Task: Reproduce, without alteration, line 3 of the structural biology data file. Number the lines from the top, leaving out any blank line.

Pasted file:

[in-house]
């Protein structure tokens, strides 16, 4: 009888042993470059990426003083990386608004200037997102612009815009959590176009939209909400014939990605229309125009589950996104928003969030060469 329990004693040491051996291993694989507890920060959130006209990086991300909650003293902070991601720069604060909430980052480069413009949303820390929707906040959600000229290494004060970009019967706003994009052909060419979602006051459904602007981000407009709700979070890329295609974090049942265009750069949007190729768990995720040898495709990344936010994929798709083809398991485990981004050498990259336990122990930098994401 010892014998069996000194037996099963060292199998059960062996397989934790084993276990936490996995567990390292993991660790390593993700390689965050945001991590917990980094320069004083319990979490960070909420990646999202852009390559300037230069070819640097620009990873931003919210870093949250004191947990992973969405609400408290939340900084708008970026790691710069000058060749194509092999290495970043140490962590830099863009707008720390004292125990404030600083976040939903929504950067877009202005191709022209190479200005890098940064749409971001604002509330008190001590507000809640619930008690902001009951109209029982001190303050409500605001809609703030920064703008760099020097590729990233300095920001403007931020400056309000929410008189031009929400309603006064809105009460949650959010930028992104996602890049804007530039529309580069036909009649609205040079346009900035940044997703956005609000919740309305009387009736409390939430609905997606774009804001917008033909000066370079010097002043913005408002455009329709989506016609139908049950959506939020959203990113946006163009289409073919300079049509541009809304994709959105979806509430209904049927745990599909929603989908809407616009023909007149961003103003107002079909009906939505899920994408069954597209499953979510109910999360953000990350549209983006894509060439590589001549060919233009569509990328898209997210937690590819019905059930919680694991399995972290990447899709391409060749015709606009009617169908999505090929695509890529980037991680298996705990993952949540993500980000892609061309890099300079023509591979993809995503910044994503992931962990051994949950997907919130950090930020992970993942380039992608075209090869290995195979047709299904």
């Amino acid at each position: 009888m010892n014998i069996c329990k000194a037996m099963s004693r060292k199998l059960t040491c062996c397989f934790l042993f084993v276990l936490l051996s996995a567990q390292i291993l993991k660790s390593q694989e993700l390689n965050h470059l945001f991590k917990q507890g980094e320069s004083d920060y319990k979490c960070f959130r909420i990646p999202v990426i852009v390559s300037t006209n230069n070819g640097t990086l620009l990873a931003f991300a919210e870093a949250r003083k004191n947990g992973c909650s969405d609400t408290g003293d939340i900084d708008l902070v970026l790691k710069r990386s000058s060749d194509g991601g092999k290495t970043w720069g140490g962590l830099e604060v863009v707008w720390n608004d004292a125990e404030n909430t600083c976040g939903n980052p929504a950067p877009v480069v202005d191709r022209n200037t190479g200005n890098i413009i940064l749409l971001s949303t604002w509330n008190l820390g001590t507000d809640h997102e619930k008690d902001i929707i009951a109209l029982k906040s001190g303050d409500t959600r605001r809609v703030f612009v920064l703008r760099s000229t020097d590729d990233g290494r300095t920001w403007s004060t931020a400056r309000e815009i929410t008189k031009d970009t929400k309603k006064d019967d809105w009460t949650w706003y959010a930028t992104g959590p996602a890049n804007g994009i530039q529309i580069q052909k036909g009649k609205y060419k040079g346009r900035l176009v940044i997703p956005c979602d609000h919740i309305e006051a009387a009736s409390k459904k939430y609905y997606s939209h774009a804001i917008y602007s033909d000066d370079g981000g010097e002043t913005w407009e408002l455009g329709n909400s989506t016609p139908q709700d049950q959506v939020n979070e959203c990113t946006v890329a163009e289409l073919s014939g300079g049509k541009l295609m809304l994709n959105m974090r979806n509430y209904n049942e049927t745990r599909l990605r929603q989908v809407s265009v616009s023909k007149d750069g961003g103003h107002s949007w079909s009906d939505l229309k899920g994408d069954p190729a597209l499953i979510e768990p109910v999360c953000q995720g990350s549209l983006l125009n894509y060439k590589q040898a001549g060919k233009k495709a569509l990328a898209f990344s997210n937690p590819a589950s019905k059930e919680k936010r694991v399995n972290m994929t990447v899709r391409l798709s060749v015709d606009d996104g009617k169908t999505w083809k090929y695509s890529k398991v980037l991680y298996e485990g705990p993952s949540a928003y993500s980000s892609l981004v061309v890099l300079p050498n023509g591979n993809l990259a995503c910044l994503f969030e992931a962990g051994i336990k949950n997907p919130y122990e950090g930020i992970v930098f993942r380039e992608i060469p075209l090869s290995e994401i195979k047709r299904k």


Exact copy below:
């Amino acid at each position: 009888m010892n014998i069996c329990k000194a037996m099963s004693r060292k199998l059960t040491c062996c397989f934790l042993f084993v276990l936490l051996s996995a567990q390292i291993l993991k660790s390593q694989e993700l390689n965050h470059l945001f991590k917990q507890g980094e320069s004083d920060y319990k979490c960070f959130r909420i990646p999202v990426i852009v390559s300037t006209n230069n070819g640097t990086l620009l990873a931003f991300a919210e870093a949250r003083k004191n947990g992973c909650s969405d609400t408290g003293d939340i900084d708008l902070v970026l790691k710069r990386s000058s060749d194509g991601g092999k290495t970043w720069g140490g962590l830099e604060v863009v707008w720390n608004d004292a125990e404030n909430t600083c976040g939903n980052p929504a950067p877009v480069v202005d191709r022209n200037t190479g200005n890098i413009i940064l749409l971001s949303t604002w509330n008190l820390g001590t507000d809640h997102e619930k008690d902001i929707i009951a109209l029982k906040s001190g303050d409500t959600r605001r809609v703030f612009v920064l703008r760099s000229t020097d590729d990233g290494r300095t920001w403007s004060t931020a400056r309000e815009i929410t008189k031009d970009t929400k309603k006064d019967d809105w009460t949650w706003y959010a930028t992104g959590p996602a890049n804007g994009i530039q529309i580069q052909k036909g009649k609205y060419k040079g346009r900035l176009v940044i997703p956005c979602d609000h919740i309305e006051a009387a009736s409390k459904k939430y609905y997606s939209h774009a804001i917008y602007s033909d000066d370079g981000g010097e002043t913005w407009e408002l455009g329709n909400s989506t016609p139908q709700d049950q959506v939020n979070e959203c990113t946006v890329a163009e289409l073919s014939g300079g049509k541009l295609m809304l994709n959105m974090r979806n509430y209904n049942e049927t745990r599909l990605r929603q989908v809407s265009v616009s023909k007149d750069g961003g103003h107002s949007w079909s009906d939505l229309k899920g994408d069954p190729a597209l499953i979510e768990p109910v999360c953000q995720g990350s549209l983006l125009n894509y060439k590589q040898a001549g060919k233009k495709a569509l990328a898209f990344s997210n937690p590819a589950s019905k059930e919680k936010r694991v399995n972290m994929t990447v899709r391409l798709s060749v015709d606009d996104g009617k169908t999505w083809k090929y695509s890529k398991v980037l991680y298996e485990g705990p993952s949540a928003y993500s980000s892609l981004v061309v890099l300079p050498n023509g591979n993809l990259a995503c910044l994503f969030e992931a962990g051994i336990k949950n997907p919130y122990e950090g930020i992970v930098f993942r380039e992608i060469p075209l090869s290995e994401i195979k047709r299904k």